Thursday, August 02, 2007

California source code study results

The source code team reports for the California Top to Bottom review of Diebold, Hart and Sequoia's voting systems are now online. These reports are comprehensive and detailed and should mark the end of the use of these voting machines in public elections. From the executive summaries:

Our analysis shows that the technological controls in the Diebold software do not provide sufficient security to guarantee a trustworthy election. The software contains serious design flaws that have led directly to specific vulnerabilities that attackers could exploit to affect election outcomes.

Many of these attacks can be mounted in a manner that makes them extremely hard to detect and correct. We expect that many of them could be carried out in the field by a single individual, without extensive effort, and without long-term access to the equipment.

We found significant security weaknesses throughout the Sequoia system. The nature of these weaknesses raises serious questions as to whether the Sequoia software can be relied upon to protect the integrity of elections. Every software mechanism for transmitting election results and every software mechanism for updating software lacks reliable measures to detect or prevent tampering.

I am most familiar with the Diebold system, and one thing that stands out is how every time there is another study of the Diebold code, more security problems come to light. Here are a few issues that this report identified:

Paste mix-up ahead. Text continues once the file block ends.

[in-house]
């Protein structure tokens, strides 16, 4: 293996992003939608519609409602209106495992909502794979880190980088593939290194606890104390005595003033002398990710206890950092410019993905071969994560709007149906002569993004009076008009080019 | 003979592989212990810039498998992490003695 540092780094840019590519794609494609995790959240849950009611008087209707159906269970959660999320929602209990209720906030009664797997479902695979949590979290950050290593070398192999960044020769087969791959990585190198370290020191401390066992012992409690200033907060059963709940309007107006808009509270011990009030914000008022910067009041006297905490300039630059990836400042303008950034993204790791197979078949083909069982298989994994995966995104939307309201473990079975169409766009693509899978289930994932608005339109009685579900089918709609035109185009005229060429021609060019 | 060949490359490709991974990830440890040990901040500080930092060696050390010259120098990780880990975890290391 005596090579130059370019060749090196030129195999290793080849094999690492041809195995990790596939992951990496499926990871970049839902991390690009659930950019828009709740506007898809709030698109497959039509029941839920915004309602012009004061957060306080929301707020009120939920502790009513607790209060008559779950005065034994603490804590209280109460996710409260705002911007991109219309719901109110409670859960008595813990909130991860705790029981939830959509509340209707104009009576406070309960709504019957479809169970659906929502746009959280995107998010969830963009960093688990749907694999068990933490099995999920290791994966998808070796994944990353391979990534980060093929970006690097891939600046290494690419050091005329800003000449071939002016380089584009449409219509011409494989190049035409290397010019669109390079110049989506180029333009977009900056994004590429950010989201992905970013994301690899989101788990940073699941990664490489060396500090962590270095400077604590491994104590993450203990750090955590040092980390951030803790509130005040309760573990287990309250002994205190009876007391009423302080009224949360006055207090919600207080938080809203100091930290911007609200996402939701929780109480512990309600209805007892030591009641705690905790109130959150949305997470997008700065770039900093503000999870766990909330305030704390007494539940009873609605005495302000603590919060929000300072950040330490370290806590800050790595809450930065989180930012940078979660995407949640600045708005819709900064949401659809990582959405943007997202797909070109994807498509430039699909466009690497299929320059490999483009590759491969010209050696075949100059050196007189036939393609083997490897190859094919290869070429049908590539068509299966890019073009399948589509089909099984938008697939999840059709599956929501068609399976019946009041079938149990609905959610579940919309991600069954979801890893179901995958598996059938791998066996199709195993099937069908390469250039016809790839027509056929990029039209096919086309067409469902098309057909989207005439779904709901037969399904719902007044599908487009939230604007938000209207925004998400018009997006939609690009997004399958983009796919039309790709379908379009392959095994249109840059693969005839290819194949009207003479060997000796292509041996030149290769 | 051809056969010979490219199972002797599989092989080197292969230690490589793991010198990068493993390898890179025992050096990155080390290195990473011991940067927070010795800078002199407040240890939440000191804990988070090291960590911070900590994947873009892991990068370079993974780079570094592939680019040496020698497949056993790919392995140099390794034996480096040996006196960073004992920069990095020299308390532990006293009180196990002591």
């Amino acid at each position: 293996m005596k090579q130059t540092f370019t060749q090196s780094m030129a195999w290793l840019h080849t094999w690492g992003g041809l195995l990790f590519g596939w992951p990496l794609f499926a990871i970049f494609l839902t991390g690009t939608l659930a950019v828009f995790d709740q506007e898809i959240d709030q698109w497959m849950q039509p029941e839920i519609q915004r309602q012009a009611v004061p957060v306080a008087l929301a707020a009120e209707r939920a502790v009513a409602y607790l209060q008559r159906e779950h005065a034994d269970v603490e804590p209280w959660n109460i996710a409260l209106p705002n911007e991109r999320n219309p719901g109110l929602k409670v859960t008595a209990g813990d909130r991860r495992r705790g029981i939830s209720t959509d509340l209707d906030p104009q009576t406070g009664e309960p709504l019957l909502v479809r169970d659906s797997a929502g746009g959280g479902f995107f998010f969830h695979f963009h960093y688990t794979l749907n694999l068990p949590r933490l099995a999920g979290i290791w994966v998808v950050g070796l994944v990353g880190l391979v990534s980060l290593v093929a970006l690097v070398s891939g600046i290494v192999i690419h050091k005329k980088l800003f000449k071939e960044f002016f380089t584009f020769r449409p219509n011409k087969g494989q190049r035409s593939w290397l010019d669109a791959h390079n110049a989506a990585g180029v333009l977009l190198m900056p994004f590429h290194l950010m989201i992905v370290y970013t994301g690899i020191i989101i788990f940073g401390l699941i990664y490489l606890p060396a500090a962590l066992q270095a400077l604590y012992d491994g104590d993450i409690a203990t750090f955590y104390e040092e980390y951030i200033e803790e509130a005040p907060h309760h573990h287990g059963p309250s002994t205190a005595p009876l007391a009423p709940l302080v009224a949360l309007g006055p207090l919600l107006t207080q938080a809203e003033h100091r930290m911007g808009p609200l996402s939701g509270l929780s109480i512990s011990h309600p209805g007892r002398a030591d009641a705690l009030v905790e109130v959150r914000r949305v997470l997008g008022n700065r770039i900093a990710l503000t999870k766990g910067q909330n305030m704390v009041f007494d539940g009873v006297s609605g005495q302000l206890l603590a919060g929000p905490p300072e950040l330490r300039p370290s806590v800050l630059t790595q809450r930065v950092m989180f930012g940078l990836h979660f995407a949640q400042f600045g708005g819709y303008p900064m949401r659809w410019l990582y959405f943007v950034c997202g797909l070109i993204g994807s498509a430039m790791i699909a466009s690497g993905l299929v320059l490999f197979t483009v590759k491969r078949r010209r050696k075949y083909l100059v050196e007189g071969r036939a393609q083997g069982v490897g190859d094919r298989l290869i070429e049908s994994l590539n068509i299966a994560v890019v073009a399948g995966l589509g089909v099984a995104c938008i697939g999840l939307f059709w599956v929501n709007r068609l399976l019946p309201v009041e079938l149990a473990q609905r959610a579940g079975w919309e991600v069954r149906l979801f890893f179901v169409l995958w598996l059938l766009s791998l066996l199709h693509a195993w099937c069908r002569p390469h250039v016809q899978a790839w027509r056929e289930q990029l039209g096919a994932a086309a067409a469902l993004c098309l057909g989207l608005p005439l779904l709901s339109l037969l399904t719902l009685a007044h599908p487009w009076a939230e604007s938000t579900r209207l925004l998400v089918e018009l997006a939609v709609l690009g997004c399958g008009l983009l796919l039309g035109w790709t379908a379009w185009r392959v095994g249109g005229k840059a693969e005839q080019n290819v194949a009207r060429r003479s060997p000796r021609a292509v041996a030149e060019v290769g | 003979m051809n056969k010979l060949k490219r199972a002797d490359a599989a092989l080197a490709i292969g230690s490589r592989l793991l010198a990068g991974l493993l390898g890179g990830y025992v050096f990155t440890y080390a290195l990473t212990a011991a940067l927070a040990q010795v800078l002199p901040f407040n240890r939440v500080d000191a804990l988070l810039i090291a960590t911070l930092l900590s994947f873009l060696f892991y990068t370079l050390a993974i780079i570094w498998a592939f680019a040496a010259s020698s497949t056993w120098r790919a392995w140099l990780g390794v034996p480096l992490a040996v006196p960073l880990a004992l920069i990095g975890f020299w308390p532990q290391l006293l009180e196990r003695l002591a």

• The audit log does not adequately detect malicious tampering.
  • Buffer overflows in unchecked string operations allow arbitrary code execution.
  • Integer overflows in the vote counters are unchecked.
  • Multiple buffer overflows in .ins file handling allow arbitrary code execution on startup.
  • Setting a jumper on the motherboard enables a bootloader menu that allows the user to extract
    or tamper with the contents of the internal flash memory.
  • Keys used to secure smart cards and election data are not adequately protected.
  • The machine does not adequately protect the supervisor PIN. (This same problem was identified in this week's Florida report)
  • Votes can be swapped or neutralized by modifying the defined candidate voting coordinates
    stored on the memory card.
  • OpenSSL is not initialized with adequate entropy
  • ...

    And the list goes on. Dozens of such vulnerabilities are identified; I just picked a few at random from the list. This is the code that Diebold produced after they claimed to have fixed the vulnerabilities we found in 2003 and that Ed Felten's group identified last year. The backend GEMS system has its own serious problems as well. It is clear that they are simply not qualified to build these kinds of machines.

    As I read the three new reports, I could not help but marvel at the fact that so many places in the US are using these machines. When it comes to perscription medications, we perform extensive tests before drugs hit the market. When it comes to aviation, planes are held to standards and tested before people fly on them. But, it seems that the voting machines we are using are even more poorly designed and poorly implemented than I had realized.

    The more these machines are studied, the worse they look.